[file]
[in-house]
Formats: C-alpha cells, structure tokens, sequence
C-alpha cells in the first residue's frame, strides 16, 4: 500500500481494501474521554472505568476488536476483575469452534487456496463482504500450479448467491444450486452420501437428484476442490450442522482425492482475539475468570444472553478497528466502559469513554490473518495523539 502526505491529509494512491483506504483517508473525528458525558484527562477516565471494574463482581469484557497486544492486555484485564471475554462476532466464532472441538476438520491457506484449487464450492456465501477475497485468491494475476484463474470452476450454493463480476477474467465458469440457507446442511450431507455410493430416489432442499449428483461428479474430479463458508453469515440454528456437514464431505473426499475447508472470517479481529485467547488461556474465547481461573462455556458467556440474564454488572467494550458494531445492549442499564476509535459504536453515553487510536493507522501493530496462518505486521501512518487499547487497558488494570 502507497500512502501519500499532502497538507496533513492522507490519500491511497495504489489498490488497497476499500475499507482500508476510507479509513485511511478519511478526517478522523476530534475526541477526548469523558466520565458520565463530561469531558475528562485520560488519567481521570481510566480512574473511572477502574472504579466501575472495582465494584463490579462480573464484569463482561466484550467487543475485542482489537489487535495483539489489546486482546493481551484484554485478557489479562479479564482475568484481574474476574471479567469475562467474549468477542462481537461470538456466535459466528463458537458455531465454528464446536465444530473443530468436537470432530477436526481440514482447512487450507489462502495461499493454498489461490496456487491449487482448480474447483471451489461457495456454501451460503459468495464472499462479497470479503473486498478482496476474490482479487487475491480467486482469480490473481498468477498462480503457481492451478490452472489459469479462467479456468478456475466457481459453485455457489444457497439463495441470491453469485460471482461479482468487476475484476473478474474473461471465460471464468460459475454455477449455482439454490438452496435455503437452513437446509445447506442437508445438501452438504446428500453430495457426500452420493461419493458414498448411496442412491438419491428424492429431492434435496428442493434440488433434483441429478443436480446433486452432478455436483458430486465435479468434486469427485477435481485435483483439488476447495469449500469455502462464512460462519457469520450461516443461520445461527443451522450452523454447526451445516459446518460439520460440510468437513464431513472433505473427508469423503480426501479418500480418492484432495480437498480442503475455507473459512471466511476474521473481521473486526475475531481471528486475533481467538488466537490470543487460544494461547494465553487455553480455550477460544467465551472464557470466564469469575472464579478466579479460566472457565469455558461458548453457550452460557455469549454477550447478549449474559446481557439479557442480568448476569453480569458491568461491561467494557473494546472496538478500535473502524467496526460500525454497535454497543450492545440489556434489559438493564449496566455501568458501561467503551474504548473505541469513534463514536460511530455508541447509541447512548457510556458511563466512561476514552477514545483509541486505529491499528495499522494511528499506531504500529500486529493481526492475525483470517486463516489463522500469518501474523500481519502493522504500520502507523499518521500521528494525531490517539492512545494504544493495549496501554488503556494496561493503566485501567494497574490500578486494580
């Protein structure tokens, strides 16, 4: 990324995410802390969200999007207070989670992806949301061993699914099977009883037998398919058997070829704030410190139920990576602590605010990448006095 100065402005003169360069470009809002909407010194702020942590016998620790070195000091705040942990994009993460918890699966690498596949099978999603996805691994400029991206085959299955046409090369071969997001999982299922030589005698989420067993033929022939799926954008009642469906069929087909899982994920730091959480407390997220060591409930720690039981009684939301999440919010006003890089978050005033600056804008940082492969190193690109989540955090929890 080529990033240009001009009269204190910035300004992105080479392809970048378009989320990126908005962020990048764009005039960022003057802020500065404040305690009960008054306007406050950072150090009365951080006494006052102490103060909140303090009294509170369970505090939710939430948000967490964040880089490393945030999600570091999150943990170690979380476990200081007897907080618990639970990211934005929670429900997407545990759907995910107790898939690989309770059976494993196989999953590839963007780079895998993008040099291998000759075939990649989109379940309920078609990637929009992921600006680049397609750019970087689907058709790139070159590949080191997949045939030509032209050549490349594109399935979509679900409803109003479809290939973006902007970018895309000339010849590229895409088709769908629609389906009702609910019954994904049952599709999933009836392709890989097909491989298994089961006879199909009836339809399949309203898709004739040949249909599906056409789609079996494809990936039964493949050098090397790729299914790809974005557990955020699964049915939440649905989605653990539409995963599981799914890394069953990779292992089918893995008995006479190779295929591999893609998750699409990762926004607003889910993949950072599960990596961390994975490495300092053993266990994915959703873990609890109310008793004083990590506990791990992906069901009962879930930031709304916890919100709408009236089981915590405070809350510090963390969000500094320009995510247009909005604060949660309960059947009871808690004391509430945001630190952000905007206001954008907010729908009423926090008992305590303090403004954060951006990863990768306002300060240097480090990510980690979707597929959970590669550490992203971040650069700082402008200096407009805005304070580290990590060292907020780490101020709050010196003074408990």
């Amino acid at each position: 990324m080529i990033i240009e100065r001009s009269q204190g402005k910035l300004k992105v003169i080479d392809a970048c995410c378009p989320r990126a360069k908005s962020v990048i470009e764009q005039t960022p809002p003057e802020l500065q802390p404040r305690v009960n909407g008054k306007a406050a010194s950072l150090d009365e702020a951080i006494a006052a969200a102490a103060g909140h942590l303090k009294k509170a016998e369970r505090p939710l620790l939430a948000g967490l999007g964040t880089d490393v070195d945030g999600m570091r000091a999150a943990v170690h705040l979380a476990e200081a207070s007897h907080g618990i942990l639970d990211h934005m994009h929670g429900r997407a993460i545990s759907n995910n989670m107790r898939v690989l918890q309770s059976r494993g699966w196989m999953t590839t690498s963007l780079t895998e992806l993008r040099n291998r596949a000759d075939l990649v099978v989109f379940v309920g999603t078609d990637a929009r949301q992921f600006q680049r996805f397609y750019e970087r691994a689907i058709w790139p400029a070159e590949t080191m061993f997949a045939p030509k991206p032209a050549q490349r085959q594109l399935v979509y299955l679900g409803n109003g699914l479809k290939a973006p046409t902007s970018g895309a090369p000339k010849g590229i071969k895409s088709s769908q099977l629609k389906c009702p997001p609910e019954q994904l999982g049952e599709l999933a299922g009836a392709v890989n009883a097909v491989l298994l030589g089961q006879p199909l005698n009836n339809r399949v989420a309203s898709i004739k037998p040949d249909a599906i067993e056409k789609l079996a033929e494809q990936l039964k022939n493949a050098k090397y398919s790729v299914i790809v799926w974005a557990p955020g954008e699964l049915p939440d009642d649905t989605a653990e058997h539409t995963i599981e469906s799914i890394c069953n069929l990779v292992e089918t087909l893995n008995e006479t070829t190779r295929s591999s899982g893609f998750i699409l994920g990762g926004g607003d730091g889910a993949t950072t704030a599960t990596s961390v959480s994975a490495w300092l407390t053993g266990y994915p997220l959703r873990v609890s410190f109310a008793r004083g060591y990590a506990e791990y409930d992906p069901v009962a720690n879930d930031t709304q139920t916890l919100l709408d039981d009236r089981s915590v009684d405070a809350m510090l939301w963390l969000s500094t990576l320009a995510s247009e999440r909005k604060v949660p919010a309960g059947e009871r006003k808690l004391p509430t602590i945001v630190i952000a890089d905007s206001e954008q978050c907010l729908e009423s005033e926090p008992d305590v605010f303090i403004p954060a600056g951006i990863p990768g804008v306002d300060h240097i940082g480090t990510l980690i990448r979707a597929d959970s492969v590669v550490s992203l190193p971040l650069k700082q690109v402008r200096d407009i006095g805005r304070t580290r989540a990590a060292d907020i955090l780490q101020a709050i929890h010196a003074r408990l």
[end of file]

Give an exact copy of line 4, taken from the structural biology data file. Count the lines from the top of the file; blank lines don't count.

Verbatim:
């Protein structure tokens, strides 16, 4: 990324995410802390969200999007207070989670992806949301061993699914099977009883037998398919058997070829704030410190139920990576602590605010990448006095 100065402005003169360069470009809002909407010194702020942590016998620790070195000091705040942990994009993460918890699966690498596949099978999603996805691994400029991206085959299955046409090369071969997001999982299922030589005698989420067993033929022939799926954008009642469906069929087909899982994920730091959480407390997220060591409930720690039981009684939301999440919010006003890089978050005033600056804008940082492969190193690109989540955090929890 080529990033240009001009009269204190910035300004992105080479392809970048378009989320990126908005962020990048764009005039960022003057802020500065404040305690009960008054306007406050950072150090009365951080006494006052102490103060909140303090009294509170369970505090939710939430948000967490964040880089490393945030999600570091999150943990170690979380476990200081007897907080618990639970990211934005929670429900997407545990759907995910107790898939690989309770059976494993196989999953590839963007780079895998993008040099291998000759075939990649989109379940309920078609990637929009992921600006680049397609750019970087689907058709790139070159590949080191997949045939030509032209050549490349594109399935979509679900409803109003479809290939973006902007970018895309000339010849590229895409088709769908629609389906009702609910019954994904049952599709999933009836392709890989097909491989298994089961006879199909009836339809399949309203898709004739040949249909599906056409789609079996494809990936039964493949050098090397790729299914790809974005557990955020699964049915939440649905989605653990539409995963599981799914890394069953990779292992089918893995008995006479190779295929591999893609998750699409990762926004607003889910993949950072599960990596961390994975490495300092053993266990994915959703873990609890109310008793004083990590506990791990992906069901009962879930930031709304916890919100709408009236089981915590405070809350510090963390969000500094320009995510247009909005604060949660309960059947009871808690004391509430945001630190952000905007206001954008907010729908009423926090008992305590303090403004954060951006990863990768306002300060240097480090990510980690979707597929959970590669550490992203971040650069700082402008200096407009805005304070580290990590060292907020780490101020709050010196003074408990």